Why Is There Tension Between Productivity and Leisure?
They may grow up to be rudderless middle-aged men, hovering around the poverty line, trapped in the narcotic undertow of cheap entertainment while the labor market fails to present them with adequate working opportunities.
The field of economics considers leisure a “normal commodity,” with the yield from leisure being satisfaction. Leisure time is used for resting, sleeping, relationship-building, and doing things you enjoy, so it is inherently satisfaction-producing. Having less leisure time will therefore decrease satisfaction in individuals. Instead of cutting leisure time to work more, make time for leisure and utilize it to help you think about bigger ideas and work more efficiently. I understand it’s difficult to just stop working when you’re so busy and do something for leisure, so here are some steps to help you make time for leisure and turn it into your productivity booster.
The masters give their servants the time and opportunity to take part in leisure activities as a means of showing off their status. The upper class also portrayed vicarious leisure by having non productive labor performed by servants at a fee. Personal services are therefore performed by employees instead of a member of the household (Veblen, 49). Old money was the wealth that the very rich acquired through inheritance. This form of wealth was passed down from generation to generation. In the 1930’s there was a division of the upper class in the United States. There were the upper-upper class, whose families had inherited their wealth and the lower-upper class who had attained their wealth through investments as opposed to inheritance (Aldrich, 31). Old moneyhad one major advantage; it gave the young people who had inherited it a platform on which to develop themselves without having to worry about basic need such as housing and food. They would therefore be able to develop faster than those who did not have any inheritance. Families that were rich would command respect than those which did not which meant that old money was important in society and as a form of acquiring status. The inherited wealth may be in the form of either property such as land, businesses or slaves (Aldrich, 31). The leisure class composed of the elite in society who operated in circles and they spent a lot having other people attend to what they required. Over the years however, these circles have been broken or at least weakened as more people are able to afford leisure activities that were previously a preserve of the leisure class. In the past, some of the leisure activities included going to the theatre, playing polo and fox hunting. Leisure resources have however increased for instance sports teams and community centers therefore the activities that previously symbolized luxury have become affordable to many. The upper class is therefore forced to keep looking for new activities that are not taken up by people from lower social classes (Ruskin, 22).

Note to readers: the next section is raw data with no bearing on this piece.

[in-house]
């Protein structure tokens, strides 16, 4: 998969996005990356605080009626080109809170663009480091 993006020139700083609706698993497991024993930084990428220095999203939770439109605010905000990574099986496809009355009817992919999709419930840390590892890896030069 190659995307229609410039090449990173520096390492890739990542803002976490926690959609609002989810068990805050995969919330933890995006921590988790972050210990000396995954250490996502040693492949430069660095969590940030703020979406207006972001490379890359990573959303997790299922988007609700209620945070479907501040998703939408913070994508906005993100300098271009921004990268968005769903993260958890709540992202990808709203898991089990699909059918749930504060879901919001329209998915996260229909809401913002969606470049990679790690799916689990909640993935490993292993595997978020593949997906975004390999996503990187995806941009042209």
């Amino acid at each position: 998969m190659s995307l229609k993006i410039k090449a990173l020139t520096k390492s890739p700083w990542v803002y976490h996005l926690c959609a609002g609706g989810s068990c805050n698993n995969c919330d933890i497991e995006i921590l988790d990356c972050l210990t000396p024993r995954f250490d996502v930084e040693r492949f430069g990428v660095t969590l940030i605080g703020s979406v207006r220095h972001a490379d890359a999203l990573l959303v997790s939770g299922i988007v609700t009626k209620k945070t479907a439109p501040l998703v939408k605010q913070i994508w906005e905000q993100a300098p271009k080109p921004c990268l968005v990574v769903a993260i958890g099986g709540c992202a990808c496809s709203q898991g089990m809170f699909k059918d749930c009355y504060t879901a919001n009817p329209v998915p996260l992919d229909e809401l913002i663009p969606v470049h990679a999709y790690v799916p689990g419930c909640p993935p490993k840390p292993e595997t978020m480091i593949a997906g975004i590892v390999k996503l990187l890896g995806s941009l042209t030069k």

Attending your daughter’s recital, going to church or taking care of your tax return are all Intentions. So make sure you write your Intentions down in your diary for a certain day and allow time for them. Intentions don’t have to be tasks, either. They can be as simple as wanting to Be Kind. If you want to live your ideal life, first you have to plan it, and then live it! This is the key to managing work life balance. It’s important that you don’t put off until retirement something you’ve always wanted to do. Remember, dreams are goals without a deadline. So if you want to turn your dream into reality, then you need to give it a deadline.
Aldrich, Nelson. Old money: the mythology of wealth in America. New York: Allworth Communications, 1997. Print
Mormino, Gary. Land of Sunshine, State of Dreams: A Social History of Modern Florida. Florida: University Press of Florida, 2008.
Ruskin, John. The stones of Venice: The Savageness of Gothic Architecture. Bavaria: the Bavarian State Library, 2008
Veblen, Thorstein. The theory of the leisure class. New York: Forgotten Books, 1965